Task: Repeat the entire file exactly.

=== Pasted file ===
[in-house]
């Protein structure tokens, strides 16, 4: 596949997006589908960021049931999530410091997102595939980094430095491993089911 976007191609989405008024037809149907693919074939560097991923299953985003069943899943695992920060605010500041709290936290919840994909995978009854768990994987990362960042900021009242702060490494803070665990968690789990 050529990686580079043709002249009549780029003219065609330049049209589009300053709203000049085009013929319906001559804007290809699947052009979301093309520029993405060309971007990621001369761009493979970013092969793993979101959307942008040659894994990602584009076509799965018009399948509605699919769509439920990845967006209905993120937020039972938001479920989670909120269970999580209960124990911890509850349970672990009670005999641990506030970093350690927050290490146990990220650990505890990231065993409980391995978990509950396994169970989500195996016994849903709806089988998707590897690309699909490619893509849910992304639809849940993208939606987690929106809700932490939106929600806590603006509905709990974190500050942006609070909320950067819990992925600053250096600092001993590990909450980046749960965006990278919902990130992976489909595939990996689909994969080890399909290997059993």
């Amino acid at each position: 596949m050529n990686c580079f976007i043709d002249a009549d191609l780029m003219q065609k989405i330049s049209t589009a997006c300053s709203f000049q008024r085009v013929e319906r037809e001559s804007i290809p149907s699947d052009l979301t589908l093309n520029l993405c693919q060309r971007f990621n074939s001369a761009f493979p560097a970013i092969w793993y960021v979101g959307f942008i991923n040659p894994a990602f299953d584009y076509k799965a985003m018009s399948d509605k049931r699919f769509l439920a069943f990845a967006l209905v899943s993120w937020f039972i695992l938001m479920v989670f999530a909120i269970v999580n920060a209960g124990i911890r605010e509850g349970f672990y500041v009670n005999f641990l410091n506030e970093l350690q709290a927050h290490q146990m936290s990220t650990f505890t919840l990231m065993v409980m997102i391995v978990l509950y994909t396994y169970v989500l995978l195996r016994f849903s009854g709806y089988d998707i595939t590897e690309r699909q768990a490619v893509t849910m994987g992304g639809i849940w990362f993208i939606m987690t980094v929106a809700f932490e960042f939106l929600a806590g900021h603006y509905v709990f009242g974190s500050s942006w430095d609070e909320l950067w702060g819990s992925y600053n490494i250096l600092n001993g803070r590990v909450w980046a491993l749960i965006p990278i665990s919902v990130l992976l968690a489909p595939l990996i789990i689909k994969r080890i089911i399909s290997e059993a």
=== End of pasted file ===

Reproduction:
[in-house]
């Protein structure tokens, strides 16, 4: 596949997006589908960021049931999530410091997102595939980094430095491993089911 976007191609989405008024037809149907693919074939560097991923299953985003069943899943695992920060605010500041709290936290919840994909995978009854768990994987990362960042900021009242702060490494803070665990968690789990 050529990686580079043709002249009549780029003219065609330049049209589009300053709203000049085009013929319906001559804007290809699947052009979301093309520029993405060309971007990621001369761009493979970013092969793993979101959307942008040659894994990602584009076509799965018009399948509605699919769509439920990845967006209905993120937020039972938001479920989670909120269970999580209960124990911890509850349970672990009670005999641990506030970093350690927050290490146990990220650990505890990231065993409980391995978990509950396994169970989500195996016994849903709806089988998707590897690309699909490619893509849910992304639809849940993208939606987690929106809700932490939106929600806590603006509905709990974190500050942006609070909320950067819990992925600053250096600092001993590990909450980046749960965006990278919902990130992976489909595939990996689909994969080890399909290997059993």
């Amino acid at each position: 596949m050529n990686c580079f976007i043709d002249a009549d191609l780029m003219q065609k989405i330049s049209t589009a997006c300053s709203f000049q008024r085009v013929e319906r037809e001559s804007i290809p149907s699947d052009l979301t589908l093309n520029l993405c693919q060309r971007f990621n074939s001369a761009f493979p560097a970013i092969w793993y960021v979101g959307f942008i991923n040659p894994a990602f299953d584009y076509k799965a985003m018009s399948d509605k049931r699919f769509l439920a069943f990845a967006l209905v899943s993120w937020f039972i695992l938001m479920v989670f999530a909120i269970v999580n920060a209960g124990i911890r605010e509850g349970f672990y500041v009670n005999f641990l410091n506030e970093l350690q709290a927050h290490q146990m936290s990220t650990f505890t919840l990231m065993v409980m997102i391995v978990l509950y994909t396994y169970v989500l995978l195996r016994f849903s009854g709806y089988d998707i595939t590897e690309r699909q768990a490619v893509t849910m994987g992304g639809i849940w990362f993208i939606m987690t980094v929106a809700f932490e960042f939106l929600a806590g900021h603006y509905v709990f009242g974190s500050s942006w430095d609070e909320l950067w702060g819990s992925y600053n490494i250096l600092n001993g803070r590990v909450w980046a491993l749960i965006p990278i665990s919902v990130l992976l968690a489909p595939l990996i789990i689909k994969r080890i089911i399909s290997e059993a």